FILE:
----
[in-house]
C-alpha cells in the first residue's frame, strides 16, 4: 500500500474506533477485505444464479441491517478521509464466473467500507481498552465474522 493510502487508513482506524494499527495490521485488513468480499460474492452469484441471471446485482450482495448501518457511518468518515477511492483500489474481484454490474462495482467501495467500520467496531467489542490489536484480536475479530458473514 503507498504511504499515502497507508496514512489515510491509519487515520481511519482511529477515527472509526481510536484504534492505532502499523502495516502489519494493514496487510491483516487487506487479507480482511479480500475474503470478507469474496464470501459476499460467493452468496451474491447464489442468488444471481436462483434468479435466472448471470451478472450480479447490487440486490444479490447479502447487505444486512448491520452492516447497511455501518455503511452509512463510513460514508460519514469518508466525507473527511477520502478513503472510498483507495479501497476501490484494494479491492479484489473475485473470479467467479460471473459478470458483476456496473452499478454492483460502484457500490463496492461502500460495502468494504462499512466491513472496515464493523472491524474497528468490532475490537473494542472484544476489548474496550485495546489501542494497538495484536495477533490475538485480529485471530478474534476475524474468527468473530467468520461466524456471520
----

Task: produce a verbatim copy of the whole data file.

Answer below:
[in-house]
C-alpha cells in the first residue's frame, strides 16, 4: 500500500474506533477485505444464479441491517478521509464466473467500507481498552465474522 493510502487508513482506524494499527495490521485488513468480499460474492452469484441471471446485482450482495448501518457511518468518515477511492483500489474481484454490474462495482467501495467500520467496531467489542490489536484480536475479530458473514 503507498504511504499515502497507508496514512489515510491509519487515520481511519482511529477515527472509526481510536484504534492505532502499523502495516502489519494493514496487510491483516487487506487479507480482511479480500475474503470478507469474496464470501459476499460467493452468496451474491447464489442468488444471481436462483434468479435466472448471470451478472450480479447490487440486490444479490447479502447487505444486512448491520452492516447497511455501518455503511452509512463510513460514508460519514469518508466525507473527511477520502478513503472510498483507495479501497476501490484494494479491492479484489473475485473470479467467479460471473459478470458483476456496473452499478454492483460502484457500490463496492461502500460495502468494504462499512466491513472496515464493523472491524474497528468490532475490537473494542472484544476489548474496550485495546489501542494497538495484536495477533490475538485480529485471530478474534476475524474468527468473530467468520461466524456471520